A Duo of Duos meets a Hybrid Urban Journal

A jaunt around Beijing's hutongs on any given weekend can provide quite the cognitive stimulus -- interestingly enough, the programming found is actually curated, performed, edited and produced by a diverse group of 老外 (foreigners) living and working in Beijing.

Last Saturday, Concrete Flux, a multi-media, multi-disciplinary online journal centered around notions of urbanism, launched their second issue with a brilliantly interactive book-making event.

Image Courtesy of Concrete Flux

As their online journal is intended to not be read in any linear trajectory, of typical publications, the founders devised a unique way to allow readers the same experience upon reading the printed version.

Image Courtesy of Concrete Flux

Upon entering the Institute for Provocation, one encountered a plethora of printed pages laying in stacks atop a long, rectangular table. With instructions on how to assemble ones' own publication, readers were able to select not only which articles they wished to include, but also the order in which it was to be read. Participants building journals were then asked to find two partners with whom they would collaboratively design their cover -- with three Chinese ink brushes affixed to a wooden board, the movement of the brushes were forced into a synchronized flow, creating a truly hybrid image, influenced by the collective yet clearly existing as a unique unit, influenced by its respectful owner.

Image Courtesy of Concrete Flux

Bactagon's logo game tries its hand at the collective cover work

Later that evening, musician, performer, curator and 8actagon creative collaborator, Michelle Proskell, organized DuoDuoDuo -- a trio of duo performances at XP. Existing as curated musical experience, audiences witnessed two musicians in an entirely improvised conversation, acting and reacting to produce a collaborative set that moved and grooved the audience. Performing first was Michelle and Michael Cupoli, as "na/mr" -- the dubious bass of Cupoli's hip-hopped synthesizer was complemented by the lyric-less vocal cords of Michelle's own voice.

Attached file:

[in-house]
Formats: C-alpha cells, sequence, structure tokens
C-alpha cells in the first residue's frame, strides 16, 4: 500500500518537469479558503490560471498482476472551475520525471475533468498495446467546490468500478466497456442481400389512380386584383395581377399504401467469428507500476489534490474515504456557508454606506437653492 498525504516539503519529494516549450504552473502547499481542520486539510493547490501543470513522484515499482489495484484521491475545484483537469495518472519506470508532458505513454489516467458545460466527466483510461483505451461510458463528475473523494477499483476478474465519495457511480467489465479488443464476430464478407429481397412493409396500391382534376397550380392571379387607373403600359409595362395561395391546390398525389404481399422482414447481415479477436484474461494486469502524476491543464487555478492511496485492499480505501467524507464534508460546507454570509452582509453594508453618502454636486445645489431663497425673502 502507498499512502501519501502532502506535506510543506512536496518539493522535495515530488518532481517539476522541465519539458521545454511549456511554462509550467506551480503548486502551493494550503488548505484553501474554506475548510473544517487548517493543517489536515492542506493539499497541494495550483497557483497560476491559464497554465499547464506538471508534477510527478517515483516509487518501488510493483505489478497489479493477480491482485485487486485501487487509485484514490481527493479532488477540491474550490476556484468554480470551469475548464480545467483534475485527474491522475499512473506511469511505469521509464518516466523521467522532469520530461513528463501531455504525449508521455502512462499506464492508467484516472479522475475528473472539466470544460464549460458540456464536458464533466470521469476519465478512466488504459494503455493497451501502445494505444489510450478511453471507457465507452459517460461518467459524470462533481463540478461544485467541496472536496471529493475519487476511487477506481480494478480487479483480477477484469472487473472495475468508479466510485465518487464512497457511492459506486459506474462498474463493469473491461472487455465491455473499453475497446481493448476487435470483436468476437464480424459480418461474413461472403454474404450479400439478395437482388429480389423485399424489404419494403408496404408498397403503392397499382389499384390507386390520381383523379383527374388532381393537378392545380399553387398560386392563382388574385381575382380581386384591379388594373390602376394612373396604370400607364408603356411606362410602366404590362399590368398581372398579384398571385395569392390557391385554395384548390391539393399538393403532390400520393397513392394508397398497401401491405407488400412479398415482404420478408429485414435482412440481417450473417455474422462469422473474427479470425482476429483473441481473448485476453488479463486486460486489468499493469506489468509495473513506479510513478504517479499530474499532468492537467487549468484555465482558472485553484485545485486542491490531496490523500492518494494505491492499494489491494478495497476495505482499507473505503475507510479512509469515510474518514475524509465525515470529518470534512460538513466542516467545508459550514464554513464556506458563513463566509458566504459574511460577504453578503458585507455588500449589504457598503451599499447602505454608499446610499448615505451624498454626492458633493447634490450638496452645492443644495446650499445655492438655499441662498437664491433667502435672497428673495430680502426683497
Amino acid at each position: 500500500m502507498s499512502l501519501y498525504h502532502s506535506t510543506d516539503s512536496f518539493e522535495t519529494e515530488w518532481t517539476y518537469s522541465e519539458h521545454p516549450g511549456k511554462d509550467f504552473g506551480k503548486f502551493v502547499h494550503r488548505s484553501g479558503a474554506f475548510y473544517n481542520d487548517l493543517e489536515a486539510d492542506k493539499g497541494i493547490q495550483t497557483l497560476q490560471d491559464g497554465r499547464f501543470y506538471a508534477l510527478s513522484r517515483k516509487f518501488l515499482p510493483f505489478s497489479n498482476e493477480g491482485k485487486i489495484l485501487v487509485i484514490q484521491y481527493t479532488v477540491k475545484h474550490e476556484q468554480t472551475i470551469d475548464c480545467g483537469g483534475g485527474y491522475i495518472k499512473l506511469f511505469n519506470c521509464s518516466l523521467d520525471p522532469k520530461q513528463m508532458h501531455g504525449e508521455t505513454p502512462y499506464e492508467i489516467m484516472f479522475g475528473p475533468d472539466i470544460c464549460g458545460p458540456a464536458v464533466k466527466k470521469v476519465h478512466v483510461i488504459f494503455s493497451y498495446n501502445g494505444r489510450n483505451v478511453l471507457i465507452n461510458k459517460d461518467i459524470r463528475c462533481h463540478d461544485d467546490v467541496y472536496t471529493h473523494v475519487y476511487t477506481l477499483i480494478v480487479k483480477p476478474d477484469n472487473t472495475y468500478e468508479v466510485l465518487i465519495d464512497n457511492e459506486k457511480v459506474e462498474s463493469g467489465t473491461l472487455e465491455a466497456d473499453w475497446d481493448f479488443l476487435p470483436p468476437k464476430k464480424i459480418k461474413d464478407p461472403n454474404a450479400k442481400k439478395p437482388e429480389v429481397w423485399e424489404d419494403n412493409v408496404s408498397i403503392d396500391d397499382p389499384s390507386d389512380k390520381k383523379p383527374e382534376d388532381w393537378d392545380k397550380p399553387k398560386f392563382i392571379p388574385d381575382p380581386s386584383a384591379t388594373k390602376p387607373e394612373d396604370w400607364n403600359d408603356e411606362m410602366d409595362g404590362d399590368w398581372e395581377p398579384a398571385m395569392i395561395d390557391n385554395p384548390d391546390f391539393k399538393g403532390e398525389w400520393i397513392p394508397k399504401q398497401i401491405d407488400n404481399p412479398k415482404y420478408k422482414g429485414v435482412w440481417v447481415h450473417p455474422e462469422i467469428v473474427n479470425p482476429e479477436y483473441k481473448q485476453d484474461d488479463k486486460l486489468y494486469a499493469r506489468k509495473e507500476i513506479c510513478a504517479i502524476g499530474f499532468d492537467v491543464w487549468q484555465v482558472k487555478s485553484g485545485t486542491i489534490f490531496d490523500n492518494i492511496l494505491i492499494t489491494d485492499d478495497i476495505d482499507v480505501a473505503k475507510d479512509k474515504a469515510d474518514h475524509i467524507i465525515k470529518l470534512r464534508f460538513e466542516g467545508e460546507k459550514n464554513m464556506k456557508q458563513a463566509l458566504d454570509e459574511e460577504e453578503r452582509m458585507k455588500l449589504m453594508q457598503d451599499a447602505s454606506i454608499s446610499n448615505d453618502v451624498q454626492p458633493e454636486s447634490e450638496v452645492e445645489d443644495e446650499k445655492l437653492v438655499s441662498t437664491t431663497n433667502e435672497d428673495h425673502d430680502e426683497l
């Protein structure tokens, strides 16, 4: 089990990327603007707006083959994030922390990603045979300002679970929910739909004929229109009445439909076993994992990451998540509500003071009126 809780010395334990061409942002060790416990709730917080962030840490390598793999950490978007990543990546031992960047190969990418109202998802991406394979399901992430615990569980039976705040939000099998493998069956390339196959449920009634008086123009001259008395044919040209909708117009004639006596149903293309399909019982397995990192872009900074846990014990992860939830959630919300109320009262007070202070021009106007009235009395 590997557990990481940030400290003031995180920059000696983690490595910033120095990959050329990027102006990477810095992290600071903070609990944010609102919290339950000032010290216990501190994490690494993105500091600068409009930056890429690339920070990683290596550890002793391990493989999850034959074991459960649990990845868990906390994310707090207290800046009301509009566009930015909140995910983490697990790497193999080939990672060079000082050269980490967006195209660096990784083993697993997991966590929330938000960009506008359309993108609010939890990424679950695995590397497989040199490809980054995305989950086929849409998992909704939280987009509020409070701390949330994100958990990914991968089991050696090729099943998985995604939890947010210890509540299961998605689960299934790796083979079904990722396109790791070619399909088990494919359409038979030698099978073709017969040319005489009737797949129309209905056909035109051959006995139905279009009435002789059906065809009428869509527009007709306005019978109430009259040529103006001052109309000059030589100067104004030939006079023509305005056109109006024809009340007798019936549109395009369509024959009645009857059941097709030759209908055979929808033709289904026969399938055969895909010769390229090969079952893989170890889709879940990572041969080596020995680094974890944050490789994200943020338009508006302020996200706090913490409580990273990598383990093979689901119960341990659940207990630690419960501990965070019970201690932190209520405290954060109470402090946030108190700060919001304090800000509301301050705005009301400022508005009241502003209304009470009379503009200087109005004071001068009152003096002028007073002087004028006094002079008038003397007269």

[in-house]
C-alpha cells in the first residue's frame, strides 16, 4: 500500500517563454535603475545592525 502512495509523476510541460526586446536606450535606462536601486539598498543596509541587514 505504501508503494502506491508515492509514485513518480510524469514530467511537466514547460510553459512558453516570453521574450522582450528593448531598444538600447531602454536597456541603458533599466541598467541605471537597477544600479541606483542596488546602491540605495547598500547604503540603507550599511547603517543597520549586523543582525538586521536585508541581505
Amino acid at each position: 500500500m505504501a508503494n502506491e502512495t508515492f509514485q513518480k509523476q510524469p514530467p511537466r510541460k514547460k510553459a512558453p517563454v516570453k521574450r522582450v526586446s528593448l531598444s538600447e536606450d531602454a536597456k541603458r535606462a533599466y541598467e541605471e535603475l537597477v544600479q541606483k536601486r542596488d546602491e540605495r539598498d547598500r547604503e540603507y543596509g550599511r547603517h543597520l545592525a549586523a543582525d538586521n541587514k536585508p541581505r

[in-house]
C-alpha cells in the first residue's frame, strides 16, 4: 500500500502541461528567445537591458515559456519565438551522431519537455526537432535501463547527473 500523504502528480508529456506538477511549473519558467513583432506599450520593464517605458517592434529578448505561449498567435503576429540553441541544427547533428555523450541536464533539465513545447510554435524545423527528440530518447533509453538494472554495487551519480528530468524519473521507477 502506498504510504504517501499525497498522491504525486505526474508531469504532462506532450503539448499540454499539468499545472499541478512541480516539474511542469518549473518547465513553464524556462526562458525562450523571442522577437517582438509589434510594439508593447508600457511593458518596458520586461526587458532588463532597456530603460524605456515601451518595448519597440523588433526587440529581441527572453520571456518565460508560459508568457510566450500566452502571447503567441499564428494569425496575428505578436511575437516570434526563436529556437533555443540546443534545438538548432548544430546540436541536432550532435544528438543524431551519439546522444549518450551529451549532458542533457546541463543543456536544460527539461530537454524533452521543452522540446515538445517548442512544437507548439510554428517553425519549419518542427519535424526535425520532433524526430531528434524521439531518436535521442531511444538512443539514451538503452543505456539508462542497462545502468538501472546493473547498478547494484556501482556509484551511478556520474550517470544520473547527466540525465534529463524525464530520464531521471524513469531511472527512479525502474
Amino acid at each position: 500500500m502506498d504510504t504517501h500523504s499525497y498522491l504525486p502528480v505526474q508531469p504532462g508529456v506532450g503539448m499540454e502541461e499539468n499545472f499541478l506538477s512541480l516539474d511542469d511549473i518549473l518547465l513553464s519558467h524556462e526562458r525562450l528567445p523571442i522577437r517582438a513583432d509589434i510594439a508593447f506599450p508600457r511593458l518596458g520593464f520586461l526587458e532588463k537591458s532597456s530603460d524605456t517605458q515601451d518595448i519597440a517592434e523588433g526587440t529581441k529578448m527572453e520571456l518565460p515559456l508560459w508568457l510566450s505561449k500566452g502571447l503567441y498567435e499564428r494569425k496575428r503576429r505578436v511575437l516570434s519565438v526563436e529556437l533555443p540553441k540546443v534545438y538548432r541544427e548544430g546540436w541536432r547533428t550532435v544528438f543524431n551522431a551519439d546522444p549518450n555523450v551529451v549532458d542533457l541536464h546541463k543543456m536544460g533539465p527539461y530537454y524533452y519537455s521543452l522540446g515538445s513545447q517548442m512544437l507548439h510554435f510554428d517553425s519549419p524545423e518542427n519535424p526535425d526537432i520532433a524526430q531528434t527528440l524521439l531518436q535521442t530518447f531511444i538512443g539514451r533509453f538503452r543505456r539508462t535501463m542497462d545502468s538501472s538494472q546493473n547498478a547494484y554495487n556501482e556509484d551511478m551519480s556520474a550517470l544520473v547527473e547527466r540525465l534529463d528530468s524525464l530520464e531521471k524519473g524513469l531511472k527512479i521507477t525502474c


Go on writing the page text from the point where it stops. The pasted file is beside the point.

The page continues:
Fully interactive, Michelle moved through a variety of personas as the 30 minute performance progressed. In the most organic of ways, the props of these identities moved from the stage into the hands of the listeners -- the angelic like bubbles blown from a pink, dolphin-shaped machine perfectly juxtaposed the hip-hop-rocker sounds. The bubbles were even utilized to lay dead an arbitrary balloon that had somehow became the sack of a communal hackie game. But through the sounds and props, there was a natural, unspoken bridge that formed between the eclectically gathered audience.

Naturally following the human-infused "na/mr" was "Blister Babies", a live duet, of sorts, by Jordan Mitchell on guitar and Steve Roach on drums. Though extremely different in production, and thus in sound, their performance served as a cream layered between cookie ends. 

The acid infused, funkadelic sounds of the "Ourang-Outang"(s) seemed to transform the audience as if being released from a cage for the first time. Though improvised in theory, the clearly practiced duo brought forth plenty a dancing feet. Outfitted in homemade "Ape of God" apparel and equipped with bananas and Pocari Sweat for all, their persona was as if a tribal Hendrix with a Tang (the classic, orange-powder drink) infused headband played in a hyper-modern, dub-induced dream.

Ourang-Outang as Ape of God 

Though somewhat excessively formulated identity, their music was unique and groovy to say the least -- as if one of Zimbardo's experiments, the duo utilized the natural sounds of an orangoutang environment (bird chirps, chimp hoots and rustic blowing wind) to create a soundscape that not only stimulated but almost unconsciously, yet knowingly subjected the audience to the rising and falling beats. Pretended to be in line with their animal like essence, their mastery of sound culminating in a short encore left the audience feeling like they were a cruel zoo keeper poking and prodding their caged animal -- nevertheless loving it and wanting but more.

Though the causes and effects of dance are rarely critiqued, the organic rise of inter-audience and audience-musician relations during DuoDuoDuo were undoubtedly a byproduct of each acts' profound understanding of not only a basic beat, but more so performance itself.